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Film review: The Ides Of March

27th October 2011

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Disappointment in politicians, an early stage of the American presidential elections, the it-man of the season in the lead: ‘The Ides of March’ could hardly be more topical.

The Ides of MarchThe title refers to the day of reckoning for Julius Ceasar, where he was stabbed by a group of conspirators. Not that the characters in the movie refer to this: they are too busy meeting in back rooms and spinning the news. Stephen (Ryan Gosling) is an idealistic staffer for presidential candidate Morris (George Clooney, also directing), and works with more experienced staffer Paul (Philip Seymour Hoffman). As they prepare for the Ohio primaries, they are working on an endorsement which will pave the way straight to the White House. When the stakes gets higher, Stephen finds out that no-one can be trusted, and the movie accelerates into a thriller-like set-up, complete with suspicious deaths and meetings in half-lit rooms.

Morris’candidacy mirrors president Obama’s in some ways: whereas there is no race issue involved, Morris would be the first non-religious candidate to come into office. One scene with Morris’wife leaning against him while they are travelling seems to be inspired by the World Press Photo-winning photograph of the Obamas. The difference is that in Clooney’s version, there is no hopeful morning light: the scenes takes place in the dark. Since the movie takes place on the election trail, everyone is permanently in transit: all scenes  take place in hotel rooms, make-shift offices and campaign busses. Human relations turn out to be equally uncertain, and all based on political gain. The one time Stephen’s father calls, it turns out to be a trick from one of his opponents.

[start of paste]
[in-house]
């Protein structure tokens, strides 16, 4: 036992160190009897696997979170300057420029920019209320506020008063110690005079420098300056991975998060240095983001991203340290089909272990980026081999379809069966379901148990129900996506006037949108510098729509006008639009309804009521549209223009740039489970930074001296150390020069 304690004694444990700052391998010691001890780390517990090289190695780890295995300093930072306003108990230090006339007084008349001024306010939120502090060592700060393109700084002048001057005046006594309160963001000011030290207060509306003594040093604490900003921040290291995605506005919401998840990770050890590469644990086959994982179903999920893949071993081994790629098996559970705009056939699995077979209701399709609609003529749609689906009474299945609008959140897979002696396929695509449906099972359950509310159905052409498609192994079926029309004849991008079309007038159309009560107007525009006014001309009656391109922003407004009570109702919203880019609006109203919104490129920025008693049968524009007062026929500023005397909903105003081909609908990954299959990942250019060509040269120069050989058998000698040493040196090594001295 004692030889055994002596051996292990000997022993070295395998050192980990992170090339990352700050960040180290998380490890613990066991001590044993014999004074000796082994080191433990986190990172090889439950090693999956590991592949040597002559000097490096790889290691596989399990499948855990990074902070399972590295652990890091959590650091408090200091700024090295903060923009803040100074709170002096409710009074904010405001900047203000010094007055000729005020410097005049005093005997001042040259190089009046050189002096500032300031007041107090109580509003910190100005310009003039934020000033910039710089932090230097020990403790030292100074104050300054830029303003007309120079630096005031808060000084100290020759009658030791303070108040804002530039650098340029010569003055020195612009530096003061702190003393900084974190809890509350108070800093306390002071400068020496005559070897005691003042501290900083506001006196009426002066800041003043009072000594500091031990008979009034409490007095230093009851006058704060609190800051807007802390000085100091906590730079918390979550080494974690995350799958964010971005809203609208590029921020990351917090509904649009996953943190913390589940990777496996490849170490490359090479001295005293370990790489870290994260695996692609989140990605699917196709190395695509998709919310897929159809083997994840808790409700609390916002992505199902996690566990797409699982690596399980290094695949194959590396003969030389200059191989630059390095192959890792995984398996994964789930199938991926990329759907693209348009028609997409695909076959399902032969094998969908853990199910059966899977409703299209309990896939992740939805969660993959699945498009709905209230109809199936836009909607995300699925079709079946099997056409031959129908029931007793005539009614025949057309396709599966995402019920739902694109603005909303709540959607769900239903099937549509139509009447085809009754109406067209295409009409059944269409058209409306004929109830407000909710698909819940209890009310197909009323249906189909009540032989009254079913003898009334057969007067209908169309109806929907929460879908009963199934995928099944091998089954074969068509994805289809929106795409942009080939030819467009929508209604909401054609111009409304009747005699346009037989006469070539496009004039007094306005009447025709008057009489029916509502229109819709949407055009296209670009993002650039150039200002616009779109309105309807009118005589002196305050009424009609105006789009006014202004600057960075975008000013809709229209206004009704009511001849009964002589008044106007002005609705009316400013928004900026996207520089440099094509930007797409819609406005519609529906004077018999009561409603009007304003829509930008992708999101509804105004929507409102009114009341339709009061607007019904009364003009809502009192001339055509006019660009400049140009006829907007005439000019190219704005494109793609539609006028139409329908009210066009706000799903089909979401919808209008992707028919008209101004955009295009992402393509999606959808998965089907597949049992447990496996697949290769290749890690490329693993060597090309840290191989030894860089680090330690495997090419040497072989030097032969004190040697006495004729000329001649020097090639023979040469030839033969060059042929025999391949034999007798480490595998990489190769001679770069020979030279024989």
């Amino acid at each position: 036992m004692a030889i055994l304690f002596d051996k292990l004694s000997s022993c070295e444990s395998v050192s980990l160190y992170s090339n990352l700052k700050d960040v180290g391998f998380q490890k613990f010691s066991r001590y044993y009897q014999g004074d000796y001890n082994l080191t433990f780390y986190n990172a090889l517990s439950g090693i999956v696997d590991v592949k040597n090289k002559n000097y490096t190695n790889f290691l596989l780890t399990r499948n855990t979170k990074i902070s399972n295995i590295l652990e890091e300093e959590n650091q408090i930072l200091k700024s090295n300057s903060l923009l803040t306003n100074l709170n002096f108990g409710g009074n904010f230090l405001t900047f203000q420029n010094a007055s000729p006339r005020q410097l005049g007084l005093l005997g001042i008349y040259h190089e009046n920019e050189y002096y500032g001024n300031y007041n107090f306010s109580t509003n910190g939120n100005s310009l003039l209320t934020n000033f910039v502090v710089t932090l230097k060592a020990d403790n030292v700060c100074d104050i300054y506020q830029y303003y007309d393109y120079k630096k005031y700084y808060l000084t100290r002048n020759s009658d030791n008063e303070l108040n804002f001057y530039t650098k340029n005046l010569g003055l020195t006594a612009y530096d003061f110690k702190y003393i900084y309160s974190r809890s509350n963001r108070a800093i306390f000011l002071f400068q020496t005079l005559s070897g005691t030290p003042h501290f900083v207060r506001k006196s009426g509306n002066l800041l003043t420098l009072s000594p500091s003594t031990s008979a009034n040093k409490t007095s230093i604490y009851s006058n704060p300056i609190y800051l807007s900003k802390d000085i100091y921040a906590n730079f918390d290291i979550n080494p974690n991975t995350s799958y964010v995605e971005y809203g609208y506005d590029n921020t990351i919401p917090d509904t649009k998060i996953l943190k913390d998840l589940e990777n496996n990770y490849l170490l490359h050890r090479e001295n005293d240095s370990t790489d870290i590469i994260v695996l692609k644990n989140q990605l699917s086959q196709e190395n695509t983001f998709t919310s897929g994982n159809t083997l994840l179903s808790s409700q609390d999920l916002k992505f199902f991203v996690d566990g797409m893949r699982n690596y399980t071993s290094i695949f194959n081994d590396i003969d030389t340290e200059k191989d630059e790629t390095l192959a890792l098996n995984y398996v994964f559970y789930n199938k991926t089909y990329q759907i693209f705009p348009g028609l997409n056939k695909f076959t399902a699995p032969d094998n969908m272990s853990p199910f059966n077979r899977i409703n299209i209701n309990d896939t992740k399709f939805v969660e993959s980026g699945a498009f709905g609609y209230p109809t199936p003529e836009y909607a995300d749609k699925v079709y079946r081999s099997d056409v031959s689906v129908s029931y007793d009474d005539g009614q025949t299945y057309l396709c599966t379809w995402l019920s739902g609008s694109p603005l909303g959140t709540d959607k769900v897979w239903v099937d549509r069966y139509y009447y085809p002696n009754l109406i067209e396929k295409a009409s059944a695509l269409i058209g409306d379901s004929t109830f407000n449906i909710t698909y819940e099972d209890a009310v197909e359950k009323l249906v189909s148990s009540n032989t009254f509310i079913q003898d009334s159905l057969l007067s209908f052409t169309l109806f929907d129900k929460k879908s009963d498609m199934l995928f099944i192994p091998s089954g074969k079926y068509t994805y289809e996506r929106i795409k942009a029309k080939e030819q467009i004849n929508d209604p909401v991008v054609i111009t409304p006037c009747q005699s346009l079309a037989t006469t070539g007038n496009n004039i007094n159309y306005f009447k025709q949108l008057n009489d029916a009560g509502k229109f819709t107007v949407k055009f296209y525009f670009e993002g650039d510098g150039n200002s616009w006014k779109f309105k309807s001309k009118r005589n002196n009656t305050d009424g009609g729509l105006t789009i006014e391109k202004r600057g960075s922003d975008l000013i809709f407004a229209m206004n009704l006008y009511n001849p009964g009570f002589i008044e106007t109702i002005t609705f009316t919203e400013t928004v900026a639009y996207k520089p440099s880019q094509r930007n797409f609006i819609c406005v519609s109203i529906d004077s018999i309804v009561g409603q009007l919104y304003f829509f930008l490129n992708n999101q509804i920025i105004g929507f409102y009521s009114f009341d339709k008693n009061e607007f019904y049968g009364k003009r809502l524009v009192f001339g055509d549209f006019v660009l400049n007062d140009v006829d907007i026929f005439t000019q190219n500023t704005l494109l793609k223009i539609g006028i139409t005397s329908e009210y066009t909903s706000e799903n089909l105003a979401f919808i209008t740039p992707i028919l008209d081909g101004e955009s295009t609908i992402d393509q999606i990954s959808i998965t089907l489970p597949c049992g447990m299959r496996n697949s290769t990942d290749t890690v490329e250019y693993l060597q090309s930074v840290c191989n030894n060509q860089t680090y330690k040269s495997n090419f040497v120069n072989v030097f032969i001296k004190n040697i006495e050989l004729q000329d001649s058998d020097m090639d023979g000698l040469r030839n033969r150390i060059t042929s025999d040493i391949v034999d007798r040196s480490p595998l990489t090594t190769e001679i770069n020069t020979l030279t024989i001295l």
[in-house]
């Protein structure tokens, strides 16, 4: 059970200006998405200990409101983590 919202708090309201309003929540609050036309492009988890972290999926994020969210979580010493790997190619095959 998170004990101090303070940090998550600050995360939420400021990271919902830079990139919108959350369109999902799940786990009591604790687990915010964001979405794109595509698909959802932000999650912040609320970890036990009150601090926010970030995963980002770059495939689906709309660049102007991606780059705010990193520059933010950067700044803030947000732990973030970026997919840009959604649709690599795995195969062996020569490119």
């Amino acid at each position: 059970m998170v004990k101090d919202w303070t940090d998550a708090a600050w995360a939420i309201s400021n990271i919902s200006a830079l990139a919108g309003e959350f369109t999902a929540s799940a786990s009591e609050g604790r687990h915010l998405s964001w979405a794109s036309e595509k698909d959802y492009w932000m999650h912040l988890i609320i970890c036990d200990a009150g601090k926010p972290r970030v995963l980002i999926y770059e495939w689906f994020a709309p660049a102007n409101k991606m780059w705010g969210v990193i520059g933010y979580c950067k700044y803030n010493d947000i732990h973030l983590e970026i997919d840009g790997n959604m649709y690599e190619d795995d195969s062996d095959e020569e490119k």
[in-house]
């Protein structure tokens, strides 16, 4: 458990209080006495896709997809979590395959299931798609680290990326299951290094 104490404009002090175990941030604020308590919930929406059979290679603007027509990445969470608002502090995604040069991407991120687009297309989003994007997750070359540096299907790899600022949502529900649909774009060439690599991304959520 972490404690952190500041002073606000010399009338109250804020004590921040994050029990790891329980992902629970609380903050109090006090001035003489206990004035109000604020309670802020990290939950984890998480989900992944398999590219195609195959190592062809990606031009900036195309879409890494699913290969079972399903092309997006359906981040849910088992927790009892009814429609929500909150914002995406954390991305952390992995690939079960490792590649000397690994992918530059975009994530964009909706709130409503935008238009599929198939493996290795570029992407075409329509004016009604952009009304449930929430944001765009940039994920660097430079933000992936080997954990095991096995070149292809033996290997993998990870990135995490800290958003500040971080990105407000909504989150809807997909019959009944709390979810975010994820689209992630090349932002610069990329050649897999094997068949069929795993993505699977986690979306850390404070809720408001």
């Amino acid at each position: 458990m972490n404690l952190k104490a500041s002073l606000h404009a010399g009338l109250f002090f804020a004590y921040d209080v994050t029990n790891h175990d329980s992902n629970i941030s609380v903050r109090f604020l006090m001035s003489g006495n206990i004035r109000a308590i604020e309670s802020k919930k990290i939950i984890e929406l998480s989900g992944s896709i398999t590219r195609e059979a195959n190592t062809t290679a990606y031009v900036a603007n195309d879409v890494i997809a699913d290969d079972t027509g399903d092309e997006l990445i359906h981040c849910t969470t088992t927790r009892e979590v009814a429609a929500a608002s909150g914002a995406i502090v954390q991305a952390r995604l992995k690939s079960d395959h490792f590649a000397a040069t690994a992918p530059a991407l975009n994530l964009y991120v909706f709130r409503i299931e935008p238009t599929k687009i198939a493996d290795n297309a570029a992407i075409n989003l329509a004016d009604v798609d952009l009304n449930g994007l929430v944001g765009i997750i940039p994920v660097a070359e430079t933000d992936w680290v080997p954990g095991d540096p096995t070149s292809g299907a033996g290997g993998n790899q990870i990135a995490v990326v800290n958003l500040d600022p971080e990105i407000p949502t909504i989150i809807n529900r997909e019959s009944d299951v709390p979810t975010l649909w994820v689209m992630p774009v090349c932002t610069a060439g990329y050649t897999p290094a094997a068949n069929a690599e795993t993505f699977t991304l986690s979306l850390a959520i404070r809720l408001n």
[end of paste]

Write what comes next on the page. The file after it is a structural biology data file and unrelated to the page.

In this world where words are to be twisted and traded, the actors have only their faces to work with. The excellent cast manages to convey their doubts and fears underneath their smooth surface. However, with the relations and situations in the movie being shifty, the characters have to be very strong, and this is where the movie is lacking at times.

Stephen is presented as a worldwise media spinner who has worked in many campaigns but has never truly believed in a candidate before: yet he is surprisingly naive when it comes to relations with the press and his collegueas. His convictions that his candidate will really make a change this time is something that we’ll have to take his word for: we don’t see any of the characters connecting with their voters, or being involved in any issues other than the next news cycle.

Maybe this lack of human interest was intended to highlight the post-Obaman cynicicism of the movie, but it also weakens the story. Gosling’s face shows that his foundations are crumbling, but it is hard to see what they were build on.

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